Growth is vital to Singapore's survival. This point has been continuously reiterated by the Singapore government. This is straightforwardly believable due to the tight coupling of the Singapore financial system (and hence, economy) to global capital markets.
It is sad, that Singapore is pursuing a labour supply growth policy rather than an productivity growth strategy. This does not make sense in the long term as ever more foreign workers have to be brought in to maintain growth, and the retirement age can be pushed back only so far. Growth is distinct from maintaining a stock of manpower, it requires continued increase in the manpower stock. Noting the presently strained infrastructure, drastic expansion in our infrastructure would be necessary to sustain further labour supply growth. The pursuit of labour supply growth is the easy way out, and it doesn't make too much sense.
It would be even sadder, to see parents with an intelligent child who choose to invest their savings in the stock market in pursuit of capital gains rather than send their child to university. Even more unconscionable would it be for them to have enough to do both, but only invest in stock and keep the balance as a rainy day fund.
It is thus sad that a large proportion of Singapore's reserves have been used to invest in (bail out), for instance, UBS (S$14.5 billion by GIC in 2007), Citibank (S$9.8 billion by GIC at the beginning of 2008), Merrill Lynch (S$7 billion by Temasek Holdings in 2007). The quick gains sought in those investments have not yet materialized, after more than 3 years. They are presently snorkelling, metaphorically speaking, and with a rather long snorkel.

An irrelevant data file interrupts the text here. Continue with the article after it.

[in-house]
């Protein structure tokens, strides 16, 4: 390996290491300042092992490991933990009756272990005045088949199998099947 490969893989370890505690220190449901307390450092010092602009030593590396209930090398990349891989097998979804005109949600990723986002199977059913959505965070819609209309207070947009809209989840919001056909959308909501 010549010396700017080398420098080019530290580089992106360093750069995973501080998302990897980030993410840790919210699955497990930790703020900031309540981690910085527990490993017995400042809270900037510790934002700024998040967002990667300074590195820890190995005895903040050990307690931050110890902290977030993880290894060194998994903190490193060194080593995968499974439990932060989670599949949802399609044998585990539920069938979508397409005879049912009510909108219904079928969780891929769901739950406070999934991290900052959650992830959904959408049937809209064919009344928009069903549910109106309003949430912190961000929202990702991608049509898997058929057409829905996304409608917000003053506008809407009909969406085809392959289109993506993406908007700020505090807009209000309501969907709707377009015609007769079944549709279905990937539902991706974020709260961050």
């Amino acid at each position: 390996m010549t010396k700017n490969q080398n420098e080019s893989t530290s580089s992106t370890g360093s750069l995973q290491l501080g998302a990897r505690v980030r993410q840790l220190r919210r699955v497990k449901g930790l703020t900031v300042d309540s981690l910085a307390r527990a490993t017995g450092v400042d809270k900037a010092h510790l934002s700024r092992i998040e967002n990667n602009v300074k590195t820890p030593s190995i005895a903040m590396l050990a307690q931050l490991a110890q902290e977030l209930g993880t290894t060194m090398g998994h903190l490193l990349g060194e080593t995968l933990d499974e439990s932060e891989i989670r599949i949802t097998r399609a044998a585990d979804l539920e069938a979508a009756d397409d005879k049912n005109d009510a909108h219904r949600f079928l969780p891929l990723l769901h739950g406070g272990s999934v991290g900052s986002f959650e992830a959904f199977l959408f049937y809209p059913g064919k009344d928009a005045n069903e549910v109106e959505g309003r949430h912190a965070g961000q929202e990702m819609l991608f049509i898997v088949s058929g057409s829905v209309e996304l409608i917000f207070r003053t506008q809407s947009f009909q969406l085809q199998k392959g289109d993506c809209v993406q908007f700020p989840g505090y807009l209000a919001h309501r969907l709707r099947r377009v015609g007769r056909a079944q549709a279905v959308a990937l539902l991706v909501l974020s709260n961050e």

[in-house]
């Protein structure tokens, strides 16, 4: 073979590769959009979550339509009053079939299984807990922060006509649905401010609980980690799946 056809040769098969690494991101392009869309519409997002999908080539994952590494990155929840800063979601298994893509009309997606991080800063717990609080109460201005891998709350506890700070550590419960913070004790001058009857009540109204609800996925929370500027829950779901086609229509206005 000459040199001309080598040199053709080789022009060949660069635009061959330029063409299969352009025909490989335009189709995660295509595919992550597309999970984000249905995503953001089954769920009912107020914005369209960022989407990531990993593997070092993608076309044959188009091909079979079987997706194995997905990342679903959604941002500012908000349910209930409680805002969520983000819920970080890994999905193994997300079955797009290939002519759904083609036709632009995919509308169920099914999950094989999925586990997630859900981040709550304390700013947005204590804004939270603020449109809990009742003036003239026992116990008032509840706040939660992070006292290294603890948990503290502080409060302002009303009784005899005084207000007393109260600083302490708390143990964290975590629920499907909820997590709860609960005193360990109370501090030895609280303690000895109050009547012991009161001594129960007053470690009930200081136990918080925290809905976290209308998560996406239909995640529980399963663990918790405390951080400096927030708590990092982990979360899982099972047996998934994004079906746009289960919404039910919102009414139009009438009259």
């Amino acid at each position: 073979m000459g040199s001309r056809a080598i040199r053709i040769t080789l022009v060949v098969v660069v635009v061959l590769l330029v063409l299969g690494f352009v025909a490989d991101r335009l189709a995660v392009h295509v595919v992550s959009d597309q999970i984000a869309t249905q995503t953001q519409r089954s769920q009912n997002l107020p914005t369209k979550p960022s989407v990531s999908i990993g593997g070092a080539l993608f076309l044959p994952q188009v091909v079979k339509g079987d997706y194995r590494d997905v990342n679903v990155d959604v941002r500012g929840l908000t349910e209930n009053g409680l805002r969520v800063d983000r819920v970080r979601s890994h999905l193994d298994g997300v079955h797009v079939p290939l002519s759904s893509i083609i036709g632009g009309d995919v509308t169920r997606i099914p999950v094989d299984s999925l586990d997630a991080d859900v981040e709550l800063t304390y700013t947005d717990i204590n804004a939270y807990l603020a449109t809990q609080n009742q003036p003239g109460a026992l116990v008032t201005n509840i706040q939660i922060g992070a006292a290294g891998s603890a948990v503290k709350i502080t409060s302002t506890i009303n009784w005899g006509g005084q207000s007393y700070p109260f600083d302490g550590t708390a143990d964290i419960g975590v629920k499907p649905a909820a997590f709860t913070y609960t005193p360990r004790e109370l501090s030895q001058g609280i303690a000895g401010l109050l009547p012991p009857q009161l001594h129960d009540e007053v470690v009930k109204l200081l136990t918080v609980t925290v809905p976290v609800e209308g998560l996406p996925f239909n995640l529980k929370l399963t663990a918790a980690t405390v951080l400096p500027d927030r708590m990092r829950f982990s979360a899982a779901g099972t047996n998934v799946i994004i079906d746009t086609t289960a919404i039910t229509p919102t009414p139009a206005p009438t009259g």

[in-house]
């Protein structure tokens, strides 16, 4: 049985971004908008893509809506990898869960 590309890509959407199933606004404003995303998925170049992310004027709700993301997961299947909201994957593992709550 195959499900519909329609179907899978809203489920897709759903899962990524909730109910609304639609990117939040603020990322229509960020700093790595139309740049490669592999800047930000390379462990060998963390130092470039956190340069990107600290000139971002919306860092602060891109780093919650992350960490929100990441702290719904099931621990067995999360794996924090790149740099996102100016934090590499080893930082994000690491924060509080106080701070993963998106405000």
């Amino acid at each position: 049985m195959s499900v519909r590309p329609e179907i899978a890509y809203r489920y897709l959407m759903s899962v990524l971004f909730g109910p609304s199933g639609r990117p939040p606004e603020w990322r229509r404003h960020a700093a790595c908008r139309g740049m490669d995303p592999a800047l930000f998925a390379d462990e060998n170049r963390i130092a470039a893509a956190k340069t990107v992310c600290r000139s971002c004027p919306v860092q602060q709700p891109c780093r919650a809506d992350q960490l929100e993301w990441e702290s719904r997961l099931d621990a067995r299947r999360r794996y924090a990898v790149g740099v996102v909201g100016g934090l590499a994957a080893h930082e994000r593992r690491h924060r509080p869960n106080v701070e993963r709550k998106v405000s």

Capability development has not received government support to a comparable degree. Let's take stock of recent efforts:
- A*STAR was a good try, previously helmed by a good (but controversial) man who was driven by the goal of creating economic growth for Singaporeans (i.e.: job creation). A*STAR has yet to become a national research commercialization powerhouse. It is not entirely clear whether A*STAR is on track or has gone off the rails, but we can hope that it pursues the good staffing and HR policies necessary for research and development success.
- SUTD appears to be a better one. I believe that its focus on design and development (i.e.: real engineering) are a step up from our existing universities. I base this judgement on my sense of MIT its faculty, a presentation by Tom Magnanti and looking over its curriculum.
- MOE's mandating Social and Emotional Learning (in 2004) looks like a positive capacity building policy. In my mind it is an excellent one. I project a sea change in the work force when the effects of this change in the way we educate our young eventually surfaces in the economy.
I would like to see Singapore's reserves being used in strategic investments. Technology firms, infrastructure, engineering. Not banks. Such investments could promote local capability development and technology transfer through steering companies invested in towards joint ventures set up by appointed board members. They might steer advanced businesses towards setting up in Singapore and exposing Singaporeans to cutting-edge technology and business processes.
Philosophically, I regard investments as a sacrifice of present day consumption to build capacity for the future. Let us invest our sovereign wealth to the ends of building national capacity. It is the right thing to do.